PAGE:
So this is the part at the end where I said it is really hard to use application examples in Sensors because there are so many. So, what I am really trying to do is everybody knows that wood is down because construction is down. So I am just trying to say, but don't forget that steel is up and plastics is still strong. So overall, we felt -- we've already felt the effects of wood; wood being related to paper, and so I don't think that that's going to -- and it is a small segment for Sensors. But all of these segments are relatively small, and you add them all up and we have a great business. It is part of why we have a great business is because we are really good at these niches. So no one segment is going to drive Sensors up or down.

John Franzreb - Sidoti & Company

But hopefully drive them up.

Laura Hamilton

Well, a lot them drive them up, but it takes them all to drive them up.

John Franzreb - Sidoti & Company

Okay, thanks. I will get back into the queue.

Operator

We will go next from Liam Burke from Janney Montgomery Scott.

Liam Burke - Janney Montgomery Scott

Laura, Sue, how are you today?

Sue Knight

Good, Liam.

Laura Hamilton

Hi, Liam.

Liam Burke - Janney Montgomery Scott

Sue, in terms of the tax rate, you gave us for the full year what you expect it to be. Now you have a lot of overseas activity. If I am looking on an ongoing basis, what's the amount of overseas activity? Could we expect a lower than normal tax rate, and I define that in the 30% or below?

Sue Knight

No, less than a 30% tax rate is not what you can expect going forward. I think, as we have talked in the past, if you look at US Statutory rate, we would have about 35% tax rate, but when you adjust for the German tax rate at 30%, you consider the permanent re-investment status change that we made in the second quarter associated with Japan. And our increasing contents in China, we would expect to be a couple of points less than 35%, but not consistently below 30%. The rate that we are experiencing this year had a tremendous amount of benefit from the one-time cash repatriation impact in Japan in the second quarter.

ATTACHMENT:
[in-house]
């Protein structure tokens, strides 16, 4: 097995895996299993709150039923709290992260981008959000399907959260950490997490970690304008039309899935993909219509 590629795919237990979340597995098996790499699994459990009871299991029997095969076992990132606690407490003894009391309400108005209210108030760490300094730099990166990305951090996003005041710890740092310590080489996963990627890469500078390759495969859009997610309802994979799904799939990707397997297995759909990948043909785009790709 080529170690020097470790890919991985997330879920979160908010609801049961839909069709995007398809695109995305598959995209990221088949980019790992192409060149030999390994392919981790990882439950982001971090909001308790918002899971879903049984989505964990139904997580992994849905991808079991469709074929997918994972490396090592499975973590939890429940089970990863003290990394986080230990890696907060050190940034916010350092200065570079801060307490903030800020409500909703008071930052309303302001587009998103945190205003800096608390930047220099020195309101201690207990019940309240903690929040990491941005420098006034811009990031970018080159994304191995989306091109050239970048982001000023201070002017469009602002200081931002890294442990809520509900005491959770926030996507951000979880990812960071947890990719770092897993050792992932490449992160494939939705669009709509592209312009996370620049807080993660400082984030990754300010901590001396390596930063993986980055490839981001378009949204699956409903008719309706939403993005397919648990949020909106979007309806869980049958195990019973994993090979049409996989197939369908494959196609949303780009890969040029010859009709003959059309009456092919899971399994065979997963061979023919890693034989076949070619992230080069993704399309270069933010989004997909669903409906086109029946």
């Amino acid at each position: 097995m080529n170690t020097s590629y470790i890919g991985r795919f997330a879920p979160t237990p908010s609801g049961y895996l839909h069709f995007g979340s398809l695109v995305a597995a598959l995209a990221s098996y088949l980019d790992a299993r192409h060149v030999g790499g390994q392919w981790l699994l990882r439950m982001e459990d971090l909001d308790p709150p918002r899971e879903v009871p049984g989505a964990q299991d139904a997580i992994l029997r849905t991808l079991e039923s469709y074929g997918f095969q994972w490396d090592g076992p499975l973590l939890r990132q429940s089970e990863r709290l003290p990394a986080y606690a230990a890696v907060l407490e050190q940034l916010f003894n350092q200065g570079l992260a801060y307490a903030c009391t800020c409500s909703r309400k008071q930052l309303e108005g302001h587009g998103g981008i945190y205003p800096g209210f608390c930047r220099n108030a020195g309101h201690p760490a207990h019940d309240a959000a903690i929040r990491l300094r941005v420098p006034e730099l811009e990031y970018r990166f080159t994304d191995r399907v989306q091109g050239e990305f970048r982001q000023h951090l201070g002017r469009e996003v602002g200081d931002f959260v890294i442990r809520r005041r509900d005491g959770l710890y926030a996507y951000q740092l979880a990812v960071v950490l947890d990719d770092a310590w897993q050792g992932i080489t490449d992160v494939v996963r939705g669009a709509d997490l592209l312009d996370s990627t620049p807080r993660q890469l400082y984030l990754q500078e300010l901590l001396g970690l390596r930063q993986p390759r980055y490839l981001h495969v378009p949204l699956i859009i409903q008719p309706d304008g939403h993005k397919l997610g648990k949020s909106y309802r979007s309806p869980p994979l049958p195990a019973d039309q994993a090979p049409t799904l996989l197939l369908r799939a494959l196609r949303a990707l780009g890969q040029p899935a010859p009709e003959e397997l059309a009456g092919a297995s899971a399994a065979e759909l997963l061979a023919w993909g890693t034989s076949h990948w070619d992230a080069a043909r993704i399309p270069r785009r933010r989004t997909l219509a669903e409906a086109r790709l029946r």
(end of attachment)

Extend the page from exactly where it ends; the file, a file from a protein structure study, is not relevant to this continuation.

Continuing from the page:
Liam Burke - Janney Montgomery Scott

Great, thank you. And in terms of overseas, you mentioned the tax benefit from repatriating the cash. Do you still have a significant balance overseas?

Sue Knight

Yes. The majority of our cash is still overseas. It is in Europe, and we are looking at whether we have opportunities to bring some of that cash back on a cost effective way, but I haven't concluded that yet.

Liam Burke - Janney Montgomery Scott

Thank you.

Operator

(Operator Instructions) We will go next to Mike Hamilton from RBC.

Mike Hamilton - RBC Capital Markets/Dain Rauscher

Good morning.

Laura Hamilton

Good morning.

Mike Hamilton - RBC Capital Markets/Dain Rauscher

Laura, could you take a couple of minutes giving your assessment of anything you are seeing over global economies in terms of changes in the sales cycle, knowing that that covers an awful lot of ground, but just kind of from a high level, if you are seeing anything -- any changes in your…?

Laura Hamilton

Yes. I think what we definitely see -- what we can see sometimes is that activity, which would mean our pipeline of opportunity, continues, but it is slower to close. So we do see those delays. Toyota is a great example. They freeze capital, and it doesn't mean that absolutely nothing gets approved, but it means that it takes a lot longer to get approval, and that they are a little bit more in a wait-and-see as opposed to driving ahead on their original project schedule.

And what is interesting, Korea is probably the other good example of, clearly there is a recession, and it stopped capital spending. One of the other changes then in the order pattern is that you stop buying capital equipment, and you try to do more with what you have, which means then you make -- we go after the business in service and upgrades.

We have done some rebuilds instead of new equipment sales. And that is what I keep calling, "Working the base business hard." If they are not buying big pieces of equipment, they need help somehow, and we need to be able to do that. So I would say Korea and Japan, and Detroit we felt for so long, we don't rely on the big three to buy a lot in the US.

Mike Hamilton - RBC Capital Markets/Dain Rauscher

Thanks. My other question, any products in the pipeline worth noting? New products or adjustments to products?

Laura Hamilton